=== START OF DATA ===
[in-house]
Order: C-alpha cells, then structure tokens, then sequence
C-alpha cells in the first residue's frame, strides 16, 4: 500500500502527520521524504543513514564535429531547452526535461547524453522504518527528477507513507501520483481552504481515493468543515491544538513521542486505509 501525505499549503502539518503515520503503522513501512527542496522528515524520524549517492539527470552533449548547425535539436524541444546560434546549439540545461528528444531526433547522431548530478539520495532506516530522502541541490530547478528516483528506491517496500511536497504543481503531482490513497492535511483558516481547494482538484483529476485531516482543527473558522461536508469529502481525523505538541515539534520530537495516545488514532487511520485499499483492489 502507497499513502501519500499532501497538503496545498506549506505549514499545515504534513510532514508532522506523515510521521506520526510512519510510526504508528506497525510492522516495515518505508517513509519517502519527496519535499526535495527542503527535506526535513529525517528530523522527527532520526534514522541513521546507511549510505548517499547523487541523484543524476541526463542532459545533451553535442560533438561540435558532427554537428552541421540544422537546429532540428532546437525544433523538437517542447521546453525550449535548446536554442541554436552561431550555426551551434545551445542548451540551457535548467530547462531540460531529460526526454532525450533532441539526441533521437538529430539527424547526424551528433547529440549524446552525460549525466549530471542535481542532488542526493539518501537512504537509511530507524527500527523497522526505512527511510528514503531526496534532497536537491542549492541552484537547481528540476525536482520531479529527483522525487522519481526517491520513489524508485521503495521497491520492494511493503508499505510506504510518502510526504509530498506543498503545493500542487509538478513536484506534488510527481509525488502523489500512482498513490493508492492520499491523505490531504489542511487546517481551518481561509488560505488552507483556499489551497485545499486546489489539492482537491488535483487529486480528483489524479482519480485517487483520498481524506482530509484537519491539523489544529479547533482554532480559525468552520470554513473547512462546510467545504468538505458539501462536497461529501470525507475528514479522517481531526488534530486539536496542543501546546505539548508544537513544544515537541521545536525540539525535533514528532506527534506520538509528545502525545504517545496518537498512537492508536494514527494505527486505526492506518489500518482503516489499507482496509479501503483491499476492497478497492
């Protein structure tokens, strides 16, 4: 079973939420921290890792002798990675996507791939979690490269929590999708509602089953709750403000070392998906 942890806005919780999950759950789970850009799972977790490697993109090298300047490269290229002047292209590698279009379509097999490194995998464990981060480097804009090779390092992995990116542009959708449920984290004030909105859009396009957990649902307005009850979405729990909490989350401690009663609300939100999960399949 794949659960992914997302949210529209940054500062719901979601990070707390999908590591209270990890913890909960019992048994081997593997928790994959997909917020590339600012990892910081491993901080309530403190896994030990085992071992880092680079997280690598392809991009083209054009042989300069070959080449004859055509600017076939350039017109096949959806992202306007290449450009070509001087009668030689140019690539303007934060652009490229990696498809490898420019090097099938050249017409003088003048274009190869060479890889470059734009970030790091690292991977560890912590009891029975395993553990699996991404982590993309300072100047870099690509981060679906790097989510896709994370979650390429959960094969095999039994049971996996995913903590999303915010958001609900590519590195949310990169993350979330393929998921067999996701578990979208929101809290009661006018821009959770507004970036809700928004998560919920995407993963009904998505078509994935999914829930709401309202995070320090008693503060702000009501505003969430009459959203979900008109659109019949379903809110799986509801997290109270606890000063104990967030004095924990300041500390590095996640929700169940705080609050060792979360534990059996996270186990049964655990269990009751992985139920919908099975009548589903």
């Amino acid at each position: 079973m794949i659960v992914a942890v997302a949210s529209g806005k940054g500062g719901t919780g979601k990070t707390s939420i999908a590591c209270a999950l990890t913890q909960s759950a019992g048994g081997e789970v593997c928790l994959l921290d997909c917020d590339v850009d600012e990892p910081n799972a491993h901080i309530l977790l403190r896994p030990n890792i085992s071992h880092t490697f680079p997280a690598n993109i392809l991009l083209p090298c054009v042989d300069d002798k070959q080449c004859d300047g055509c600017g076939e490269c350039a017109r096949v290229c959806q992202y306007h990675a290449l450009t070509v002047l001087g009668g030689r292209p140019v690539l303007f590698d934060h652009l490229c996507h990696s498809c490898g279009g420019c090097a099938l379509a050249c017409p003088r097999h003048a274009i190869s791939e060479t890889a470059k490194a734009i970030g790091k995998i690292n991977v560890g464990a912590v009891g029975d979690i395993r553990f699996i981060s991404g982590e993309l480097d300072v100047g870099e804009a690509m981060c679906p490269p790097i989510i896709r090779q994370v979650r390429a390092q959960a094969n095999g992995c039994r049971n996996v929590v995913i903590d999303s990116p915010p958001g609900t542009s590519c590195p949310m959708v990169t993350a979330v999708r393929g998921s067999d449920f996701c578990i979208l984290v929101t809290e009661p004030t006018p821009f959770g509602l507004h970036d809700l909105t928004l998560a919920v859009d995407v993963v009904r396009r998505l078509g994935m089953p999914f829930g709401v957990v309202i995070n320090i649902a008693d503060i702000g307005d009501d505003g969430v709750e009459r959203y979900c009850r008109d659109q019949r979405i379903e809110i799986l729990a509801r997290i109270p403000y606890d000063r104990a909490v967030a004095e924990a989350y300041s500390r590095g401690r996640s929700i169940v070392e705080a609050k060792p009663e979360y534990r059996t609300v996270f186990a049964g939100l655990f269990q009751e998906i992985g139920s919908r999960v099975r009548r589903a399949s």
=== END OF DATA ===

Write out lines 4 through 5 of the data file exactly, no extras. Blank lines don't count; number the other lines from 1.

């Protein structure tokens, strides 16, 4: 079973939420921290890792002798990675996507791939979690490269929590999708509602089953709750403000070392998906 942890806005919780999950759950789970850009799972977790490697993109090298300047490269290229002047292209590698279009379509097999490194995998464990981060480097804009090779390092992995990116542009959708449920984290004030909105859009396009957990649902307005009850979405729990909490989350401690009663609300939100999960399949 794949659960992914997302949210529209940054500062719901979601990070707390999908590591209270990890913890909960019992048994081997593997928790994959997909917020590339600012990892910081491993901080309530403190896994030990085992071992880092680079997280690598392809991009083209054009042989300069070959080449004859055509600017076939350039017109096949959806992202306007290449450009070509001087009668030689140019690539303007934060652009490229990696498809490898420019090097099938050249017409003088003048274009190869060479890889470059734009970030790091690292991977560890912590009891029975395993553990699996991404982590993309300072100047870099690509981060679906790097989510896709994370979650390429959960094969095999039994049971996996995913903590999303915010958001609900590519590195949310990169993350979330393929998921067999996701578990979208929101809290009661006018821009959770507004970036809700928004998560919920995407993963009904998505078509994935999914829930709401309202995070320090008693503060702000009501505003969430009459959203979900008109659109019949379903809110799986509801997290109270606890000063104990967030004095924990300041500390590095996640929700169940705080609050060792979360534990059996996270186990049964655990269990009751992985139920919908099975009548589903």
């Amino acid at each position: 079973m794949i659960v992914a942890v997302a949210s529209g806005k940054g500062g719901t919780g979601k990070t707390s939420i999908a590591c209270a999950l990890t913890q909960s759950a019992g048994g081997e789970v593997c928790l994959l921290d997909c917020d590339v850009d600012e990892p910081n799972a491993h901080i309530l977790l403190r896994p030990n890792i085992s071992h880092t490697f680079p997280a690598n993109i392809l991009l083209p090298c054009v042989d300069d002798k070959q080449c004859d300047g055509c600017g076939e490269c350039a017109r096949v290229c959806q992202y306007h990675a290449l450009t070509v002047l001087g009668g030689r292209p140019v690539l303007f590698d934060h652009l490229c996507h990696s498809c490898g279009g420019c090097a099938l379509a050249c017409p003088r097999h003048a274009i190869s791939e060479t890889a470059k490194a734009i970030g790091k995998i690292n991977v560890g464990a912590v009891g029975d979690i395993r553990f699996i981060s991404g982590e993309l480097d300072v100047g870099e804009a690509m981060c679906p490269p790097i989510i896709r090779q994370v979650r390429a390092q959960a094969n095999g992995c039994r049971n996996v929590v995913i903590d999303s990116p915010p958001g609900t542009s590519c590195p949310m959708v990169t993350a979330v999708r393929g998921s067999d449920f996701c578990i979208l984290v929101t809290e009661p004030t006018p821009f959770g509602l507004h970036d809700l909105t928004l998560a919920v859009d995407v993963v009904r396009r998505l078509g994935m089953p999914f829930g709401v957990v309202i995070n320090i649902a008693d503060i702000g307005d009501d505003g969430v709750e009459r959203y979900c009850r008109d659109q019949r979405i379903e809110i799986l729990a509801r997290i109270p403000y606890d000063r104990a909490v967030a004095e924990a989350y300041s500390r590095g401690r996640s929700i169940v070392e705080a609050k060792p009663e979360y534990r059996t609300v996270f186990a049964g939100l655990f269990q009751e998906i992985g139920s919908r999960v099975r009548r589903a399949s």